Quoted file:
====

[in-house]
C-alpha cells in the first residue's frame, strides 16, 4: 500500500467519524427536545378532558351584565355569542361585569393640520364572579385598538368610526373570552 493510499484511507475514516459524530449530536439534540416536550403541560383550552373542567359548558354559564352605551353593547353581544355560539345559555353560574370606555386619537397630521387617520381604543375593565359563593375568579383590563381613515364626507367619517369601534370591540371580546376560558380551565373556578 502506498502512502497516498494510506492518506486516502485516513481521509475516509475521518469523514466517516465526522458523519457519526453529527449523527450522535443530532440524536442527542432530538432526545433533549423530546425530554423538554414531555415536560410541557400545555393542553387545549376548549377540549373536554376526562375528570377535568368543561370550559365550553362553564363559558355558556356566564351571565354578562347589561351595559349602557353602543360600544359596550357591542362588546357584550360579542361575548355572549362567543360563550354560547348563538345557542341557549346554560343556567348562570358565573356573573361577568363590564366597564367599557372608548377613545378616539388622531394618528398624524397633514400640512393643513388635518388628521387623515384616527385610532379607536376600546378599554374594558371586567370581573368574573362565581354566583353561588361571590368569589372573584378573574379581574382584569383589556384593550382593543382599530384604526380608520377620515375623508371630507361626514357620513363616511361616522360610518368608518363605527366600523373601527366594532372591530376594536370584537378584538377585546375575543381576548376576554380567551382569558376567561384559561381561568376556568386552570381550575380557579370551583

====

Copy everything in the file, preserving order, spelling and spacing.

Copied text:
[in-house]
C-alpha cells in the first residue's frame, strides 16, 4: 500500500467519524427536545378532558351584565355569542361585569393640520364572579385598538368610526373570552 493510499484511507475514516459524530449530536439534540416536550403541560383550552373542567359548558354559564352605551353593547353581544355560539345559555353560574370606555386619537397630521387617520381604543375593565359563593375568579383590563381613515364626507367619517369601534370591540371580546376560558380551565373556578 502506498502512502497516498494510506492518506486516502485516513481521509475516509475521518469523514466517516465526522458523519457519526453529527449523527450522535443530532440524536442527542432530538432526545433533549423530546425530554423538554414531555415536560410541557400545555393542553387545549376548549377540549373536554376526562375528570377535568368543561370550559365550553362553564363559558355558556356566564351571565354578562347589561351595559349602557353602543360600544359596550357591542362588546357584550360579542361575548355572549362567543360563550354560547348563538345557542341557549346554560343556567348562570358565573356573573361577568363590564366597564367599557372608548377613545378616539388622531394618528398624524397633514400640512393643513388635518388628521387623515384616527385610532379607536376600546378599554374594558371586567370581573368574573362565581354566583353561588361571590368569589372573584378573574379581574382584569383589556384593550382593543382599530384604526380608520377620515375623508371630507361626514357620513363616511361616522360610518368608518363605527366600523373601527366594532372591530376594536370584537378584538377585546375575543381576548376576554380567551382569558376567561384559561381561568376556568386552570381550575380557579370551583